Traditional European races wither as top teams head abroad

Lower-tier European races are feeling the pinch as early season races in warm climates draw top pros away from traditional tune-up events.

Photo: TDW

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FLORENCE, Italy (VN) — Organizers in Europe say that the amount of simultaneous racing, including the warm-weather races abroad in Australia and the Middle East, is killing their early season races.

The GP Costa degli Etruschi or what is known to many as the GP Donoratico has a weakened roster compared to its glory days when Alessandro Petacchi or Mario Cipollini were sprinting to victory.

For its race Sunday, it attracted only one top WorldTour team, UAE Abu Dhabi. UAE Abu Dhabi was Lampre – Merida, the last Italian WorldTour team until this year when Middle East sponsors took over.

“So the answer to the question is easy as to why Donoratico does not have the big champions,” race director Adriano Amici told VeloNews. “You can arrive at the answer yourself. There are too many races going on at same time and you can see the economic conditions take hold.”

His GS Emilia group organizes 11 days of racing in the year, including Trofeo Laigueglia, February 12. Trofeo Laigueglia is ranked just below the WorldTour level, 1.HC. GP Etruschi is one level lower at 1.1.

The 190.6-kilometer race Sunday cuts through Tuscany’s famous southwest coastal region around Bolgheri and Castagneto Carducci.

The iconic Italian opener counts on stars Diego Ulissi of team UAE Abu Dhabi and Filippo Pozzato of Wilier – Selle Italia. Besides WorldTour team UAE Abu Dhabi, it has all four of Italy’s Professional Continental teams: Pozzato’s Wilier – Selle Italia, Nippo – Vini Fantini, Androni Giocattoli, and Bardiani CSF. Beyond those, it welcomes a handful of foreign Professional Continental teams and both foreign and local Continental teams.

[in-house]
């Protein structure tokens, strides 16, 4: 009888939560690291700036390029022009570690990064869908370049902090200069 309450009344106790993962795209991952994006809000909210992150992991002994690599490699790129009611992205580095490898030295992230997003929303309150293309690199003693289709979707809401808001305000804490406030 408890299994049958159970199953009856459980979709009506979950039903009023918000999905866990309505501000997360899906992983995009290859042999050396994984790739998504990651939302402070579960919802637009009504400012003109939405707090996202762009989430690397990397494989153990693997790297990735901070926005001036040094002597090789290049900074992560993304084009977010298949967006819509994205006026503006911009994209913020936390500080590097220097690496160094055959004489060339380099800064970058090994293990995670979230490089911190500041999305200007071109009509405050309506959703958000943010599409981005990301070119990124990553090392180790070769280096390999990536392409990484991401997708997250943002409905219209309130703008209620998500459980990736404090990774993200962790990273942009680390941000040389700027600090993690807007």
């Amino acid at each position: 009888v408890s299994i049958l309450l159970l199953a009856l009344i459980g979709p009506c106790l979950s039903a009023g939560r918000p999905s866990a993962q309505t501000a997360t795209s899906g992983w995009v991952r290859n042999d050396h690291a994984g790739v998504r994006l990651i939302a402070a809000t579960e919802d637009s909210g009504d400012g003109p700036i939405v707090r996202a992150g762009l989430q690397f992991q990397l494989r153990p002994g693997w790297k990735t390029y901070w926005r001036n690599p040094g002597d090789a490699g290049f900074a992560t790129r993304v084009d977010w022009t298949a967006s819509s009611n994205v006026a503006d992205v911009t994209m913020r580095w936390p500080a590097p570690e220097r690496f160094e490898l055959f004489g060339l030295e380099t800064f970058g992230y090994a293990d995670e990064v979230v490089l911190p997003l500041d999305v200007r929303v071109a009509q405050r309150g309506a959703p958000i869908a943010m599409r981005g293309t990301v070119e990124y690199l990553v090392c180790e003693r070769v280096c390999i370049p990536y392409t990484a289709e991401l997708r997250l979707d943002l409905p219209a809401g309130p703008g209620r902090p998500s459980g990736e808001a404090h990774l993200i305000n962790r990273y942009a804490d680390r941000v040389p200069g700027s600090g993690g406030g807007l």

Petacchi holds the record with six wins. Cipollini won twice and recently Elia Viviani, now with Sky, claimed the 2011 and 2012 titles.

Only 10 to 20 years ago, Italian teams, and some foreign outfits, held their training camps along the famous coast near Bibbona. To start their season, they would drive to north to Laigueglia or just minutes away to Donoratico.

Today’s stars, however, are beginning their seasons in Australia with two weeks training and the Santos Tour Down Under or the Herald Sun Tour, or this week in Middle East at the Dubai Tour, and on to Oman and Abu Dhabi. The Tour of Qatar used to be a stopping point in February, but this year it was cancelled.

“It’s the evolution of cycling, evolution of the dollar. It’s the evolution of the UCI that gave the possibility to Australia and those hot countries to have the races at the same time when there are races in Europe,” Amici added. “At the same time the races in Europe cannot have a high participation level.”

France’s Tour Méditerranéan reduced the race to two days and then, citing problems with securing police to close the roads, cut the race completely from the 2017 calendar.

The economic crisis, what locals call “la crisi,” is partly to blame for races like the GP Larciano or the Giro del Lazio disappearing in recent years. It is the same in Spain, where stage races in Madrid and Aragon, the Setmana Catalana and the Euskal Bizikleta, have vanished.

Those races struggle to find money in a recovering Eurozone crisis, space on the calendar with warm-weather races that offer greater UCI points — or both.

The European races that remain like the GP Etruschi or Spain’s Ruta del Sol fight for their calendar space. The UCI meanwhile searches for balance between cycling-hungry and rich countries like Australia and its European heartland.

“We are trying to achieve a balance here,” UCI president Brian Cookson said. “Some of the races in the heartland have disappeared, but there is massive interest in other parts of the world.

“Cycling cannot always can be in northern Europe, and it has to expand. It’s a balance, and we are in a period to see what happens in the next three years.”

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